Finding Your Fit

Christie Miller, an associate clinical mental health counselor at Suncrest Counseling in American Fork, has always been fascinated by birth order and has studied the work of famous birth order psychologists including Alfred Adler and Frank Sulloway.

“Birth order psychology is definitely more of a theoretical study than a hard science,” Christie says. “But it is a really fun avenue to get to know people.”

Christie is quick to point out that while research has shown certain correlations between birth order and behavior, there are many factors that contribute to a child’s development.

“Birth order is one thread of the tapestry that makes up a relationship between child and parent,” Christie says. “Other factors that may affect quality time are parental/child likeness, introversion vs. extroversion, socioeconomic status, and other psychological and physical factors.”

All those exceptions aside, Christie says she has noticed certain patterns in her clients and can often spot an oldest, middle or youngest child by their personality traits.

“Oldest children tend to be more responsible due to expectations from their parents and societal norms,” she says. “Parental stress and expectation levels tend to decrease as more children are born.”

Christie has noticed that eldest children are less emotionally available and more introverted.

On the flip side, Christie says youngest children are often more extroverted, partially because they were born into a group setting of an already existing family.

Middle children? They are often peacemakers and highly friendship-oriented.

Another important piece of the birth order puzzle is the way parents relate to children with whom they share a similar birth order placement.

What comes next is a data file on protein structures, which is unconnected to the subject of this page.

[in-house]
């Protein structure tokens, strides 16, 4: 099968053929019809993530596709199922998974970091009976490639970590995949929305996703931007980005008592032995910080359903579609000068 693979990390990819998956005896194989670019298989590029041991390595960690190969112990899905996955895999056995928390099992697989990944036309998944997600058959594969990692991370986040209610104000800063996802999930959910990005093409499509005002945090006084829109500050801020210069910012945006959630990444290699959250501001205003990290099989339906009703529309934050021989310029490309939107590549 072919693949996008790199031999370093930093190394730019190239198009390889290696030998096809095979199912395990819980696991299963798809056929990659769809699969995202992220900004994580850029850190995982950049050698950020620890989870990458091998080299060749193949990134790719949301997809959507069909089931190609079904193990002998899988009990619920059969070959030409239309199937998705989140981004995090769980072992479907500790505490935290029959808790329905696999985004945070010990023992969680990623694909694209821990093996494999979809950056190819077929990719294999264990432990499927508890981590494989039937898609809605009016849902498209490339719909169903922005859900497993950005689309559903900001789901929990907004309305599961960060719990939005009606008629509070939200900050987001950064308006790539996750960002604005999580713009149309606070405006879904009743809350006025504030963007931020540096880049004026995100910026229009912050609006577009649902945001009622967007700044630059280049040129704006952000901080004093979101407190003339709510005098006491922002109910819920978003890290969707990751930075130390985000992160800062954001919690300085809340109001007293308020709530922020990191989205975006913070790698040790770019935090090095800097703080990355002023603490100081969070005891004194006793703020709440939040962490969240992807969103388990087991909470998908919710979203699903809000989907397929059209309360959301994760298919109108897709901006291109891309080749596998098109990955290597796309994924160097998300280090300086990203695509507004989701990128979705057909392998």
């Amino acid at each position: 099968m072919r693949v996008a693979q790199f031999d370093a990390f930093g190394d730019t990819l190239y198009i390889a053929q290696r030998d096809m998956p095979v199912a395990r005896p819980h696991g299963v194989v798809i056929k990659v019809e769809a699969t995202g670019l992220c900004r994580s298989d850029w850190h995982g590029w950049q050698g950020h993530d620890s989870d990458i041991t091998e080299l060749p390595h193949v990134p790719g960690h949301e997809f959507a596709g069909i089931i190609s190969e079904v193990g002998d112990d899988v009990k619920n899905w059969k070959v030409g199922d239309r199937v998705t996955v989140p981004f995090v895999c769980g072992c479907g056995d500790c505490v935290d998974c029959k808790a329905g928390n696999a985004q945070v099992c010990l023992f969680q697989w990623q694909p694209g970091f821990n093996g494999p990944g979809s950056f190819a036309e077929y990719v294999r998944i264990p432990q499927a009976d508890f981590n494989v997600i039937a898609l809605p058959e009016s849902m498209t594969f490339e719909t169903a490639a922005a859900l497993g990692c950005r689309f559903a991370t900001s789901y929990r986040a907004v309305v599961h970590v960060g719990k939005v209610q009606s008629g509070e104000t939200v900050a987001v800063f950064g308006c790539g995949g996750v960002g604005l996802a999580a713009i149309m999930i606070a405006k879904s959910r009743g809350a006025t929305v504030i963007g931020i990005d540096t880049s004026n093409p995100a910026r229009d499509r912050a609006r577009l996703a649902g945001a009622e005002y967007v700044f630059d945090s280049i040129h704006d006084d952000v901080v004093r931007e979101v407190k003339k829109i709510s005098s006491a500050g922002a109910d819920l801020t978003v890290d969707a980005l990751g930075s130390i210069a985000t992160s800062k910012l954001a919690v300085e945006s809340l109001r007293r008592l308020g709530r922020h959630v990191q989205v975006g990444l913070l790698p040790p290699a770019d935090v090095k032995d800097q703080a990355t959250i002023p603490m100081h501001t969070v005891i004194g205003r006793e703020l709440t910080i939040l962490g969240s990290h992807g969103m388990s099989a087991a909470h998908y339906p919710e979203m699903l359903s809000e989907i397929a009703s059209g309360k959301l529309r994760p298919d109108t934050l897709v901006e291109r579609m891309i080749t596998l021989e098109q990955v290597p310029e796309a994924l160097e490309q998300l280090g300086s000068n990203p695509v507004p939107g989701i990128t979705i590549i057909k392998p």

“If you were the oldest child in your family, you are more likely to identify with that child because you understand their situation,” Christie says.

Bucking the Trend

Don’t want your younger kids to suffer from the “first come, first served” nature of birth order statistics? Here are some made-to-order tips.

Determine if your own birth order causes you to over-identify with a certain child. If it does, come up with a strategy to balance your interactions with your children.

Open the lines of communication. Christie suggests asking your kids questions like “Do you ever feel like being the oldest puts a lot of pressure on you to do X, Y, Z?” Simply acknowledging birth order and its effects can help children feel heard and understood.

Think about whether you are giving your younger children the same amount of quality time. If not, make it a goal to turn off the TV and pick up books more often.

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Kate Lehnhof Nash first joined Bennett Communications as a summer intern in 2009. Now, as an associate editor, she writes for magazines including Utah Valley Magazine, Utah Valley Bride and Prosper. Kate lives in Springville with her husband Steve and enjoys running, reading, sushi and her french bulldog, Chief.